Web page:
National Gay Men's HIV/AIDS Awareness Day
Learn how HIV affects gay and bisexual men and what they can do to stay healthy.
September 27 is National Gay Men’s HIV/AIDS Awareness Day, a time to focus on how HIV affects gay and bisexual men and what they can do to stay healthy.
Gay and bisexual men are more severely affected by HIV than any other group in the United States. More than 600,000 of the 1.1 million people living with HIV in the United States are gay and bisexual men, and 70% of new HIV infections are among gay and bisexual men. But the latest CDC data show signs of progress: HIV infections are falling among some age and racial/ethnic groups of gay and bisexual men. With today’s highly effective treatment and prevention tools, we can speed up that progress. But we need your help.
Start Talking. Stop HIV. offers conversation starters to help gay and bisexual partners talk about HIV.
What Can Gay and Bisexual Men Do?
Learn the facts about HIV, and share this information with your partners, family, friends, and community.
Start talking. Have an open discussion with your sex partners and friends about a range of HIV prevention strategies, including testing, condoms, PrEP and treatment for HIV. Learn more from CDC’s Start Talking. Stop HIV. campaign, part of the national Act Against AIDS initiative. It has many resources to raise awareness about HIV among gay and bisexual men, including conversation starters, information about sexual health, and campaign materials such as posters, brochures, and infographics.
Get tested. Around 1 in 6 gay and bisexual men living with HIV is undiagnosed. Knowing your HIV status gives you powerful information to help keep you and your partner healthy.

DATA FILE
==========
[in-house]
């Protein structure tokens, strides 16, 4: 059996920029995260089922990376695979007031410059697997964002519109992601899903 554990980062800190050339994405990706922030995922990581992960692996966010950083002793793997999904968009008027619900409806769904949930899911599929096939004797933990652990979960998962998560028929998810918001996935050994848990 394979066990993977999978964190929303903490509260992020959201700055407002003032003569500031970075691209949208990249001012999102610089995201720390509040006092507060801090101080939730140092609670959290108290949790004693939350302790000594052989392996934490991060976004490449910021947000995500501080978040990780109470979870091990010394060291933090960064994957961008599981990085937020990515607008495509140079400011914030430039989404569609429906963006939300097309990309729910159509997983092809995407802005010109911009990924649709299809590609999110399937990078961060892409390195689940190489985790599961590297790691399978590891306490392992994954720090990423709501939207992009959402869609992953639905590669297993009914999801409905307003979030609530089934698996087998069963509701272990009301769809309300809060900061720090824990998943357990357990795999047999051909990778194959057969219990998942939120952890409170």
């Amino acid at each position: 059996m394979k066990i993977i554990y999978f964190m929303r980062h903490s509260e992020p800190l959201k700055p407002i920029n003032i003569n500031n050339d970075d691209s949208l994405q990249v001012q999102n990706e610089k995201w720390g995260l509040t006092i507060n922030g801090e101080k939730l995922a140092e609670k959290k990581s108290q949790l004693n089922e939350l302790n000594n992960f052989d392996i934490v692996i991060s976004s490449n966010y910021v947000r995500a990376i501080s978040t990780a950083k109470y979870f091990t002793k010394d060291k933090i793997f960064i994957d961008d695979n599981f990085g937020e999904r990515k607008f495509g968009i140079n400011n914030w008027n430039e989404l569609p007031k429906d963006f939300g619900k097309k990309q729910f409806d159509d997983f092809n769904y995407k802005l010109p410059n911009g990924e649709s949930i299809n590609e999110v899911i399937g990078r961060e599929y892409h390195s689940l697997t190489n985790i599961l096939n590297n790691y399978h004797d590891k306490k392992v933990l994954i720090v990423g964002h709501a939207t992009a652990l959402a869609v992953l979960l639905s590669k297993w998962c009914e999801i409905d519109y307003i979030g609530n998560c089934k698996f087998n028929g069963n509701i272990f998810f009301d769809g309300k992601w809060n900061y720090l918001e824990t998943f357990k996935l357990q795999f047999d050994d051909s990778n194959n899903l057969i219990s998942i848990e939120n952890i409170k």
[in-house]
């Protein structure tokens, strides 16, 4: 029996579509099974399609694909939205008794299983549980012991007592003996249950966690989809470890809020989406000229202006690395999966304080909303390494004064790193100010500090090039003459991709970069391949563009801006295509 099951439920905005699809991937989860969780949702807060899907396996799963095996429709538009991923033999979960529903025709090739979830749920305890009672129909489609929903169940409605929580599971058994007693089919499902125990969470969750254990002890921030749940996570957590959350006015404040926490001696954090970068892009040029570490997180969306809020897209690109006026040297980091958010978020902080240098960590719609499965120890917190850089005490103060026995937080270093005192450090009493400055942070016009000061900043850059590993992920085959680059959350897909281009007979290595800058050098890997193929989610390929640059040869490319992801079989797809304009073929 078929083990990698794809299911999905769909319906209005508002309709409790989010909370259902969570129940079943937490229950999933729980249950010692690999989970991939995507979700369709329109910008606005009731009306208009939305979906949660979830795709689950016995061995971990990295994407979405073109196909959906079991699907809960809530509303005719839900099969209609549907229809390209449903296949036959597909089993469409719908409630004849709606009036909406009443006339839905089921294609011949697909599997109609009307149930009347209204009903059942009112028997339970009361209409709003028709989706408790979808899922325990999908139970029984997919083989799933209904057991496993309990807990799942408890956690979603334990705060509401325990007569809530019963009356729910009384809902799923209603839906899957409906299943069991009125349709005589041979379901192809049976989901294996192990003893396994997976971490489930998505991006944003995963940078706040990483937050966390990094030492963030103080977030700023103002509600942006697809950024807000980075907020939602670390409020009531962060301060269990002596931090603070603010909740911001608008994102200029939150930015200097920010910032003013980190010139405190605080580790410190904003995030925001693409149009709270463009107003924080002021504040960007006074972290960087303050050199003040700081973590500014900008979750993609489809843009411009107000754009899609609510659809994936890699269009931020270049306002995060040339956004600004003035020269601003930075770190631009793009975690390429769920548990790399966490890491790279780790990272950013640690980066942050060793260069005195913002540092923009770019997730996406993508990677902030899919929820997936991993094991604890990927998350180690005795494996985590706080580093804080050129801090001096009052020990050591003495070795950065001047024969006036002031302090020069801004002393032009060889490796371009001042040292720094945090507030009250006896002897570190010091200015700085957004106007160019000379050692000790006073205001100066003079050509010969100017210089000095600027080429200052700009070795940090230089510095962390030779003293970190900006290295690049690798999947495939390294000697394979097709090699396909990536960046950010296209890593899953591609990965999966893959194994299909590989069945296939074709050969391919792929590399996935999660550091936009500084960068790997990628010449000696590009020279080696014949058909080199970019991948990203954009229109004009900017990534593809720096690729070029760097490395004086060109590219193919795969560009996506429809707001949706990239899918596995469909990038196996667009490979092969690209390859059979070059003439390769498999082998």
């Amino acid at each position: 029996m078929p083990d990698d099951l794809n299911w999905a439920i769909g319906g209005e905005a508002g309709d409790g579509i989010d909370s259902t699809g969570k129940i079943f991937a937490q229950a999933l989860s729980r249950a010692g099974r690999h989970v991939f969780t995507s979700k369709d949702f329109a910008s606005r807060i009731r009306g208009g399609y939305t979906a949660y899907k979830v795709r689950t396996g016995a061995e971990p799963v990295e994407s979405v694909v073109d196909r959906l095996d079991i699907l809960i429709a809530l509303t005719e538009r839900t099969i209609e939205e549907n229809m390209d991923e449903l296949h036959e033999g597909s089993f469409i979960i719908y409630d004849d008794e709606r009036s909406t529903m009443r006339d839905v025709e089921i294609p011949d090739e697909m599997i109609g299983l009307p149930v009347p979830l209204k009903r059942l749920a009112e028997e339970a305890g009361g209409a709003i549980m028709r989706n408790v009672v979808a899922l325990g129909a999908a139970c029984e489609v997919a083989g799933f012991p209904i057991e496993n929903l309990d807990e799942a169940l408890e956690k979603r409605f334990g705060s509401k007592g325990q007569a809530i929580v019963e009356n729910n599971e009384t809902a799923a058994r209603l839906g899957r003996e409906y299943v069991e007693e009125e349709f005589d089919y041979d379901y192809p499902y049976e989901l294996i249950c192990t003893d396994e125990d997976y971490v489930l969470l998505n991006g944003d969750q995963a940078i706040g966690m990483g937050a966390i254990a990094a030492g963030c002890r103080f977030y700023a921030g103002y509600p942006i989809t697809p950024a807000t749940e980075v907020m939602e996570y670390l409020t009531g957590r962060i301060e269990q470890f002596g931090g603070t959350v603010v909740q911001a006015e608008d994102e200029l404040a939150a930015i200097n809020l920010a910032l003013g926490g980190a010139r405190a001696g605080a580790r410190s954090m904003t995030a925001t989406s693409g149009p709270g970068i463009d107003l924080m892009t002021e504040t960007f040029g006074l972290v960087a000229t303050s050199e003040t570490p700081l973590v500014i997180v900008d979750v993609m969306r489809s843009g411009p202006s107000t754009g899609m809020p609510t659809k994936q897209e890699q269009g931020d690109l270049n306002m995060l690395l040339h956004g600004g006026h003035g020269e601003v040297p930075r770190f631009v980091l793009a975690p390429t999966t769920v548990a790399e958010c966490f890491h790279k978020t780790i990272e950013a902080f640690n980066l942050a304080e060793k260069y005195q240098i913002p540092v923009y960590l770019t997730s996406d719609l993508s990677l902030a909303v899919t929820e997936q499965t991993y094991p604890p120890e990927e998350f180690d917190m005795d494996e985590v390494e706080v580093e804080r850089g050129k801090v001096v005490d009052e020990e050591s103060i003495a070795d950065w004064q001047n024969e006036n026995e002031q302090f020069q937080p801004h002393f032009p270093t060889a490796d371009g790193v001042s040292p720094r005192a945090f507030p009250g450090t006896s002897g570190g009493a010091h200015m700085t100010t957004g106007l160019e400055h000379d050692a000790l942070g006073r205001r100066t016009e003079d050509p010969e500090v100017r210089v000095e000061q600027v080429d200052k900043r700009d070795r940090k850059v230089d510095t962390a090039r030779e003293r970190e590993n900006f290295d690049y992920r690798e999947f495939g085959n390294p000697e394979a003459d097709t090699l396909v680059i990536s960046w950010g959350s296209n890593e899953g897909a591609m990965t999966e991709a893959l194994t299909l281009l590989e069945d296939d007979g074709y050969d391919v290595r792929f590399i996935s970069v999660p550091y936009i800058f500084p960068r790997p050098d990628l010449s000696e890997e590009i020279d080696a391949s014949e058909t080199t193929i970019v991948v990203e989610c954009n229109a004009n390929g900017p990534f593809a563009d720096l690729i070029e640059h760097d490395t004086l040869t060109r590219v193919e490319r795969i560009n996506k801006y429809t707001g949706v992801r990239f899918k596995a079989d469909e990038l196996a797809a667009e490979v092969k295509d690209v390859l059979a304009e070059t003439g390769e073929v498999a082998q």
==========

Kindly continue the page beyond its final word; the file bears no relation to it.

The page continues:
- To find a testing site near you, visit Get Tested, text your ZIP code to KNOWIT (566948), or call 1-800-CDC-INFO (232-4636). You can also get a home testing kit from a pharmacy or online. Learn more about HIV testing.
Protect yourself and your partner. Today, more tools than ever are available to prevent HIV. You can
- Use condoms the right way every time you have sex. Learn the right way to use a condom.
- If you are at very high risk for HIV, talk to your doctor about pre-exposure prophylaxis (PrEP), which is medicine taken daily to prevent HIV.
- Choose less risky sexual behaviors, like oral sex.
- Limit your number of sexual partners.
- Never share needles or drug works.
- Talk to your doctor about post-exposure prophylaxis (PEP) if you think you may have been exposed to HIV within the last 3 days.
You can learn more about how to protect yourself and your partners and get information based on your needs from CDC’s HIV Risk Reduction Tool (BETA).
Get treated. If you are HIV-positive, take medicine to treat HIV as soon as possible. If taken the right way every day, HIV medication reduces the amount of HIV (viral load) in the body to undetectable levels.
Getting and staying undetectable is not only the best thing people living with HIV can do to maintain their health, but also one of the best ways to prevent sexual transmission of HIV. We now know that people living with HIV who get and stay undetectable have effectively no risk of transmitting HIV to their HIV-negative sexual partners. Additional resources for persons living with HIV are available from the HIV Treatment Works campaign.
What Can Allies Do?
As a family member or friend, you can support the gay and bisexual men in your life by addressing stigma and discrimination and talking openly and non-judgmentally about HIV. Encourage gay and bisexual men to get tested, share their HIV status, and know their options to avoid getting or transmitting HIV. If they’re HIV-positive, let them know you stand with them and encourage them to get in and stay in care so they can get the health and prevention benefits of being undetectable.
Consider volunteering at an organization that supports LGBT people or a local AIDS service organization. You can also use your voice on social media to increase awareness about HIV and combat stigma.
What Can Partners Do?
Health departments, community-based organizations, and other partners can address stigma and discrimination, extend the reach of their HIV prevention and testing services that focus on gay and bisexual men, and link HIV-positive men to care. Learn how CDC can help you.